Botox® is a specific brand of wrinkle relaxers (neuromodulators) used to prevent and minimize the appearance of wrinkles. It works by gently relaxing the facial muscles you desire to achieve a more youthful, fresh look without altering your natural appearance.
It’s one of the most popular treatments for fine lines and wrinkles, especially since it’s proven to be safe and extremely effective. And with results that last up to four months, it’s a great option for the long-term.
If you are considering a wrinkle relaxer treatment, but want to arm yourself with more information first, we’re here to help! This is everything you need to know about Botox, what it’s made of, and the safety of treatment.
What is Botox?
Many think of Botox® as the wrinkle relaxer treatment, but that’s not quite true. While it’s one of the most popular, it’s actually a brand of botulinum toxin serotype A. The other brands include Xeomin®, Jeuveau®, and Dysport®.
Botox is a neuromodulating protein used to relax targeted muscle groups to improve the appearance of wrinkles in the 3 FDA-approved areas: in between the eyebrows (procerus and corrugator muscles), forehead (frontalis muscle) and crow’s feet (orbicularis oculi muscle). This treatment allows specific muscles to relax without changing their structure.
What does Botox do?
After the protein is injected, it gradually binds to receptors that uptake acetylcholine, which means the targeted muscle can’t contract as fervently. By relaxing muscles that have been contracting repeatedly, Botox can help you prevent dynamic wrinkles that only appear when you emote from becoming deep, static wrinkles.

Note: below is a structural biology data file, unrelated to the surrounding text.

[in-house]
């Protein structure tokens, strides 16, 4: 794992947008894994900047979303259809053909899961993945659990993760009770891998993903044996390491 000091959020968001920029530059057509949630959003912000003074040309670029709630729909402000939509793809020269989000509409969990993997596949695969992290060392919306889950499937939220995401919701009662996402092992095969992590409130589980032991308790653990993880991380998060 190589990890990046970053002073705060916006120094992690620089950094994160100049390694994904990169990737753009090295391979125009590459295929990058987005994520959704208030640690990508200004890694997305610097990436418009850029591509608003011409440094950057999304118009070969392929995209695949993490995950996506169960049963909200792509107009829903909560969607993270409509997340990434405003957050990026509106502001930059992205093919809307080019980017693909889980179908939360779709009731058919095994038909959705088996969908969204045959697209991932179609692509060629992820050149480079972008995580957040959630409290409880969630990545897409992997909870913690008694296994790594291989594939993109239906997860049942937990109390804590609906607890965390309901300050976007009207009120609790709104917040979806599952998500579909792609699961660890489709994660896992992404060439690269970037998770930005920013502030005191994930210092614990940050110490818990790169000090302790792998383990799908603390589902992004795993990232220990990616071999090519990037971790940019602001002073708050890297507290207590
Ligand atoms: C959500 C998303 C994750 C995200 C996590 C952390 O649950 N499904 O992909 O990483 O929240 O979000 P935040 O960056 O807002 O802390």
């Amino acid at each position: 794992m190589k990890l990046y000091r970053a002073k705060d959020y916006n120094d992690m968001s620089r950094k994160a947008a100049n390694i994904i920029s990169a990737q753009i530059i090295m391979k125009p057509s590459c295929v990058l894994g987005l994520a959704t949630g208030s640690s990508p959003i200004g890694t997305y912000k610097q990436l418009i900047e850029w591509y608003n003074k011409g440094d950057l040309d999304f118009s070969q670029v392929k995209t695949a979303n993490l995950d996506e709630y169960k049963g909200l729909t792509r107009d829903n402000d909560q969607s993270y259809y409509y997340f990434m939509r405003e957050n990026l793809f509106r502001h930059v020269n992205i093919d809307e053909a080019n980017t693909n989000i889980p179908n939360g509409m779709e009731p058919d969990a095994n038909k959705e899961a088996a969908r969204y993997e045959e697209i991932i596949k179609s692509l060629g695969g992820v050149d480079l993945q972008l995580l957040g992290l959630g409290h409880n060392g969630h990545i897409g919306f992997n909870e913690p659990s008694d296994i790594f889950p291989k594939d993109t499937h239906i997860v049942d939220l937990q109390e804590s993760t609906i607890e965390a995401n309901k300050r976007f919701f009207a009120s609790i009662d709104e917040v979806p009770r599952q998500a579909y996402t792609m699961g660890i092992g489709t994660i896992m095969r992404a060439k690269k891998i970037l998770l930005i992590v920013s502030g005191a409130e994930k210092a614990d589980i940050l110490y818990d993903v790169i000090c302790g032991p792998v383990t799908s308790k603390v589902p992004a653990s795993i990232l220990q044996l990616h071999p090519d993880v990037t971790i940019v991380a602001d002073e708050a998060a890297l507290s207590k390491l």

Botox also helps treat the physiological signs of aging like fine lines and wrinkles, rough or textured skin, and a loss of elasticity. What it doesn’t do? Change the natural appearance of your face.
As complicated as it sounds, Botox is made with only three ingredients:
- Human Albumin
- Sodium Chloride
Botox’s only active ingredient is onabotulinumtoxinA, which is a neuro-muscular blocker. It works to prevent your facial muscles from contracting, causing wrinkles. The inactive ingredients it’s made from include human albumin (a naturally occurring transport protein found in the body) and sodium chloride (salt). These accessory proteins differ between the other wrinkle relaxer brands (Xeomin®, Jeuveau®, and Dysport®).
Every ingredient in Botox has a specific purpose and works together to prevent and treat fine lines and wrinkles.
How is Botox made?
But how is Botox made? Botox is produced from a culture of the Hall strain of C. botulinum and purified by a series of acid precipitations to a crystalline complex containing the toxin and other proteins. It comes in powder form and is reconstituted with saline into a clear liquid.
According to Dr. Mitchell Brin, Senior VP of Drug Development and the Chief Scientific Officer for Botox & Neurotoxins at Allergan, "it starts with the purified raw material botulinum neurotoxin type A, in which less than one gram of the purified toxin is enough to make the world’s supply of Botox and Botox Cosmetic for an entire year."
With all this talk of “toxins,” let’s discuss the safety and efficacy of Botox treatments.
As previously mentioned, Botox® is approved for three specific muscle groups: crow’s feet, forehead wrinkles, and lines between eyebrows. The FDA approved treatment in 2002 for eyebrow lines, in 2013 for crow’s feet, and 2017 for forehead wrinkles.
But Botox was approved for medical use in 1989, long before it was considered for cosmetic usage. So while the FDA-approval is relatively new, the science behind the treatment is not.
Since Botox’s beginnings, no long-term adverse effects have been reported and no systemic safety problems have been associated with FDA-approved uses of Botox®. It is considered a drug with a broad margin of safety and is effective to treat wrinkles. It’s also safe to have done year-round!
Ready to prevent and treat your wrinkles while keeping your expression? Book a complimentary consultation with one of our Peachy Providers – board-certified Nurse Practitioners – to see what (if any) wrinkle prevention is right for you.